Take the 2-minute tour ×
Music: Practice & Theory Stack Exchange is a question and answer site for musicians, students, and enthusiasts. It's 100% free, no registration required.

It's probably fair to say that trends towards entirely digital music learning are a direct threat to virtuosity, regional style and instrument and technical diversity built up over millenia. Meanwhile, ethnic/niche-instrument musicians and their learners worldwide are consigned to the vagueries of video chat.

What, in your experience (moderators: read "expertise"), are the main impediments to learning (moderators: read "facts") online using video chat?

No rants or discussion, please: just state the problem and (if relevant) the supporting environment (moderators: read "references"). Always check to see if your answer has already been given, and vote up answers you agree with.

Again. Vote up rather than repeat!

Thx. Thug

share|improve this question

closed as primarily opinion-based by Carl Witthoft, Bob Broadley, awe, Dom, American Luke Apr 29 '14 at 16:24

Many good questions generate some degree of opinion based on expert experience, but answers to this question will tend to be almost entirely based on opinions, rather than facts, references, or specific expertise. If this question can be reworded to fit the rules in the help center, please edit the question.

This question appears to be off-topic because it is about matters of taste, and because it's asking for a "forum debate" rather than an answer. –  Carl Witthoft Apr 29 '14 at 11:34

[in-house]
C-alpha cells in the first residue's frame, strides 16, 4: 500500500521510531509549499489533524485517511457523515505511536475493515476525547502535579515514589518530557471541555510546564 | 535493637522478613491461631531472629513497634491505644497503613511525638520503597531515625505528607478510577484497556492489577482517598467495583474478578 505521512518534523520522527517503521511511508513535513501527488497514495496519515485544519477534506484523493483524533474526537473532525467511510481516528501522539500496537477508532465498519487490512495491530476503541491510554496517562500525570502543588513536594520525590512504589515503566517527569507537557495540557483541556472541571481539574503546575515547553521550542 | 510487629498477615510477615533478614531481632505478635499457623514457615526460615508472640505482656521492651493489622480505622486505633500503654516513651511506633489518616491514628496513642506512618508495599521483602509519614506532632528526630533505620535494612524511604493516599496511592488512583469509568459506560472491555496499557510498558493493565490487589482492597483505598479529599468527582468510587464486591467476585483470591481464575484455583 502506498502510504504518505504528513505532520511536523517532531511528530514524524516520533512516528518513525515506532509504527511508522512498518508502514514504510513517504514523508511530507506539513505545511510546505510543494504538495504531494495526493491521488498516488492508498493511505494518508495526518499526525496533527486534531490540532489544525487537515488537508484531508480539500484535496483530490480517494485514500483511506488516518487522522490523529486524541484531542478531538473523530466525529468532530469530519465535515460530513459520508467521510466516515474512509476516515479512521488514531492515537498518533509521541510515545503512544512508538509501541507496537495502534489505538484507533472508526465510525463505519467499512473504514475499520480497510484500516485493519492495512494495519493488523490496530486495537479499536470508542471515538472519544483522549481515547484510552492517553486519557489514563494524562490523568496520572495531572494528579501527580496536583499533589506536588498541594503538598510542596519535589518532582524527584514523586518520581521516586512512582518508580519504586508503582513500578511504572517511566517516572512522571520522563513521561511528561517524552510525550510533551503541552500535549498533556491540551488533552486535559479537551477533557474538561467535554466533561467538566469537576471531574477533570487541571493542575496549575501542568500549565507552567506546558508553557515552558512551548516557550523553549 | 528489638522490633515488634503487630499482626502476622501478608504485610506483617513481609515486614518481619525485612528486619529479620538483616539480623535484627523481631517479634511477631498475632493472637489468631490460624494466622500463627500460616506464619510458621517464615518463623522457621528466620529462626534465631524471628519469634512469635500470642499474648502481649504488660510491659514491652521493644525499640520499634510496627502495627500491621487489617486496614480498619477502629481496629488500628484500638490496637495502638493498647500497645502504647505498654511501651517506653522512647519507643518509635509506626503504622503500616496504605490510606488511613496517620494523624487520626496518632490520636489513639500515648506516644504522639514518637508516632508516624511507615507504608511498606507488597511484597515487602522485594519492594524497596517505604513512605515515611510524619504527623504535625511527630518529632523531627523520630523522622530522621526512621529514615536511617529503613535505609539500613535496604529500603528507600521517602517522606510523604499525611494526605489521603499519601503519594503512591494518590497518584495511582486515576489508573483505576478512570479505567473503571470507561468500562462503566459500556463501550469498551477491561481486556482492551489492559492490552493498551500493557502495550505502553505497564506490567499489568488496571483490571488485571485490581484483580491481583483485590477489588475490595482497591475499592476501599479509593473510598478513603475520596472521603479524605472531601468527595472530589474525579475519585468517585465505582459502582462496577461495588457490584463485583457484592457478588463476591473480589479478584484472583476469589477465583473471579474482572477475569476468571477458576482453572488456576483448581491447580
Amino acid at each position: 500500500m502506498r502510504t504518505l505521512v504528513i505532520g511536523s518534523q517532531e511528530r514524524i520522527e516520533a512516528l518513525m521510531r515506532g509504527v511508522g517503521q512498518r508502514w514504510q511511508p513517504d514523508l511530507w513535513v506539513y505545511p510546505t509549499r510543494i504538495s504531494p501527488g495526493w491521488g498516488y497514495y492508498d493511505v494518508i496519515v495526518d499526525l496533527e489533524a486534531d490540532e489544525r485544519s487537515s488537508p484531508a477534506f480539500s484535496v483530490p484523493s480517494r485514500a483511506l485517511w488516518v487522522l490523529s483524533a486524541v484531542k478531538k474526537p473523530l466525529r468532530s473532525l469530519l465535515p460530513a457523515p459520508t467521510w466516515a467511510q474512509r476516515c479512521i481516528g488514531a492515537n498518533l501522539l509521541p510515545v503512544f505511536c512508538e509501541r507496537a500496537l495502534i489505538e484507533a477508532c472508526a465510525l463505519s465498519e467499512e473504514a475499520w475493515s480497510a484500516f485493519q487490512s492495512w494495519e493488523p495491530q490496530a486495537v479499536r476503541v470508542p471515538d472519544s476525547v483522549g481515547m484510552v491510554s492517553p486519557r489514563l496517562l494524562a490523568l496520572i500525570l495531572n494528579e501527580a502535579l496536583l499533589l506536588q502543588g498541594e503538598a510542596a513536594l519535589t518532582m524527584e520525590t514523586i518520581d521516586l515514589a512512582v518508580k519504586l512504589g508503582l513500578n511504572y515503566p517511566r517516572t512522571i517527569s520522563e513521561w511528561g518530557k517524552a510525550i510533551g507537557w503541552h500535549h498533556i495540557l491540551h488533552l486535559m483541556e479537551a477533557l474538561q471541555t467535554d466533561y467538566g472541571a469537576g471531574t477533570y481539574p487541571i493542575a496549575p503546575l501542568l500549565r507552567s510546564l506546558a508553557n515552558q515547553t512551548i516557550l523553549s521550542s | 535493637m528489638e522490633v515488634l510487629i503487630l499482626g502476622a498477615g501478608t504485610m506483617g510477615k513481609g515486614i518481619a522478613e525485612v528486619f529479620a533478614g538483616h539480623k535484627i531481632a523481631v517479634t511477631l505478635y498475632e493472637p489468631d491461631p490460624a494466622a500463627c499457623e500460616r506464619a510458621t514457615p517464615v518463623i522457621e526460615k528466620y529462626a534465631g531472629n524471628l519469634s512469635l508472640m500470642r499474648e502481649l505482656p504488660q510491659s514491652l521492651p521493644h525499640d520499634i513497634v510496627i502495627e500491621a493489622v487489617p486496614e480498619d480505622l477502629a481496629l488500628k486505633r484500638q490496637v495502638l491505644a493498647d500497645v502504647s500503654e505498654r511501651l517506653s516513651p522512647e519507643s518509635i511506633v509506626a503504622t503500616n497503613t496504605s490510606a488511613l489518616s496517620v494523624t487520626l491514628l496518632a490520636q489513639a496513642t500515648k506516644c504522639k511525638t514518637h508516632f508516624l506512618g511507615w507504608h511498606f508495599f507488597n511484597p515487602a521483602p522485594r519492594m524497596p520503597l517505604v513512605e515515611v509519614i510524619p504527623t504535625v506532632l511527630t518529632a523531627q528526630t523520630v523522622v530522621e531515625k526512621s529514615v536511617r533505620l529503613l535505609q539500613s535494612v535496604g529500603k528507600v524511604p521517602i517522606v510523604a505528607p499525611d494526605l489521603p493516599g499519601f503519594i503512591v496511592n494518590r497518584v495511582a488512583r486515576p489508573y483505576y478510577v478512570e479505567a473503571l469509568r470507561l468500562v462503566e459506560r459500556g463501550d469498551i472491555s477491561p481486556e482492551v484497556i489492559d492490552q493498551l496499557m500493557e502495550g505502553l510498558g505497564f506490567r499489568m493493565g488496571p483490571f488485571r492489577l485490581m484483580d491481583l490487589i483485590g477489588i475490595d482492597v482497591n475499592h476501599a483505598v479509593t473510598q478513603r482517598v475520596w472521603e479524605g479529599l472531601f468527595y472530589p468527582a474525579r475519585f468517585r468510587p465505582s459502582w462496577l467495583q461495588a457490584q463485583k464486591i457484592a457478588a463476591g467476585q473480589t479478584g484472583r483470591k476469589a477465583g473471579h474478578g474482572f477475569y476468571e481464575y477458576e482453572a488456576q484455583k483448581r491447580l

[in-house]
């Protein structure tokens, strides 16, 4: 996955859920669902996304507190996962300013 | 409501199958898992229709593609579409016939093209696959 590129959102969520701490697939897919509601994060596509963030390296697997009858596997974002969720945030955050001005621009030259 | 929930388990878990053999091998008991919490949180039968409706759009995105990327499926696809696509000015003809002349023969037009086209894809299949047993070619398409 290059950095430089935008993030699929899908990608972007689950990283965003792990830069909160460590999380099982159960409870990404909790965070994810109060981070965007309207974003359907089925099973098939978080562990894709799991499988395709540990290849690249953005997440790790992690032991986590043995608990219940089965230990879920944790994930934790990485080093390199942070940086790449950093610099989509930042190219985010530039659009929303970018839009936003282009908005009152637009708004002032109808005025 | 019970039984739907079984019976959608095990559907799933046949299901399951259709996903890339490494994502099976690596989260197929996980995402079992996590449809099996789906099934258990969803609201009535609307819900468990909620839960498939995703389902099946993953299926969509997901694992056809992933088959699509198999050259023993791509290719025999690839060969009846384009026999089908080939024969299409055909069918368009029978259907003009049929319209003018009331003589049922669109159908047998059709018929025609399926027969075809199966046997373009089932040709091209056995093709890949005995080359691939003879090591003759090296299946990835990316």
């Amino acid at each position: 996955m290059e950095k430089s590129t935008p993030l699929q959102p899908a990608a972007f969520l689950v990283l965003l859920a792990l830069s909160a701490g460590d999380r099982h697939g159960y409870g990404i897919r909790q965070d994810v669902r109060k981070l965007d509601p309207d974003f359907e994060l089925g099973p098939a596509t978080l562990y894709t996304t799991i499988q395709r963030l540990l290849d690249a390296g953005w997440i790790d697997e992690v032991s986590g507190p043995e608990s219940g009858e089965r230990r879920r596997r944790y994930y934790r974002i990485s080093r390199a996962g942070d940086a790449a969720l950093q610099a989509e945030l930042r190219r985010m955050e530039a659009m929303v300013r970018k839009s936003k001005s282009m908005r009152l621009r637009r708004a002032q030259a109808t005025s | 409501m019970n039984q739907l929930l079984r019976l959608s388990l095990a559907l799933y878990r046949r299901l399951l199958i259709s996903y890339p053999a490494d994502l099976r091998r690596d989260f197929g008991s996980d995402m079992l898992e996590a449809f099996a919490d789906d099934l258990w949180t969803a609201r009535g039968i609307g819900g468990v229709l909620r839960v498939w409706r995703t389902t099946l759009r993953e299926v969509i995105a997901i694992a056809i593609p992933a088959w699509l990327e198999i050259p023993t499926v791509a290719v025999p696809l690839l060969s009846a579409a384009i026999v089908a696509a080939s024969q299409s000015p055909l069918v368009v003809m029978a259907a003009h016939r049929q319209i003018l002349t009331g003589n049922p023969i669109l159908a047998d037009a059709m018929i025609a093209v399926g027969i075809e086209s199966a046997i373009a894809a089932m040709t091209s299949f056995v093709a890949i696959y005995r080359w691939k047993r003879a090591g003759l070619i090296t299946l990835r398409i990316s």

This is a dupe of the last one that got raked over the coals. –  Carl Witthoft Apr 29 '14 at 11:34
One consequence of SE being not a forum is that questions and answers are regularly raked over the coals, even for experienced users. I'd say one out of every 5 posts I make is downvoted heavily or needs revision, and I've seen users with 10K+ rep make low-quality posts for the site. What all this means is, there's no shame in making being asked to change one of your posts, as long as you continually try to learn how to make canonical questions and answers, like in the article from my previous comment. I'm sorry you're having a hard time getting started with this site, though. –  Kevin Apr 29 '14 at 20:57
This is not a case of who do you fire. It is a question which has nothing to do with music, and is asking for a list of opinions. Sorry. –  Dr Mayhem Apr 30 '14 at 16:31
This is a community. Your question has been closed twice. The current vote (the value the community places on a question) on your specific question is -3. It is safe to say it is not a conspiracy and that the community does not find this question suitable for this site. –  Meaningful Username Apr 30 '14 at 17:33

1 Answer 1

For keyboard instruments, finger positions are important. With the single point of view and not too good camera, it may be very difficult both for the teacher to show the correct position and for the student to check the correctness. Fingers cover each other. It is easy to move the head and look anyway, it is not so easy to move the camera.

Maybe this is solvable with multiple, well placed high quality cameras, never tried.

Also, "modern browser technologies" are still way and way behind that is possible to see and hear being present directly.

share|improve this answer
Excellent point, agree entirely. Suggested fingerings are a very important aspect of style, and so should lie under the full control of an online teacher. A precondition I see for this are freely configurable instrument models. Thanks. –  user2165086 Apr 30 '14 at 11:38

Not the answer you're looking for? Browse other questions tagged or ask your own question.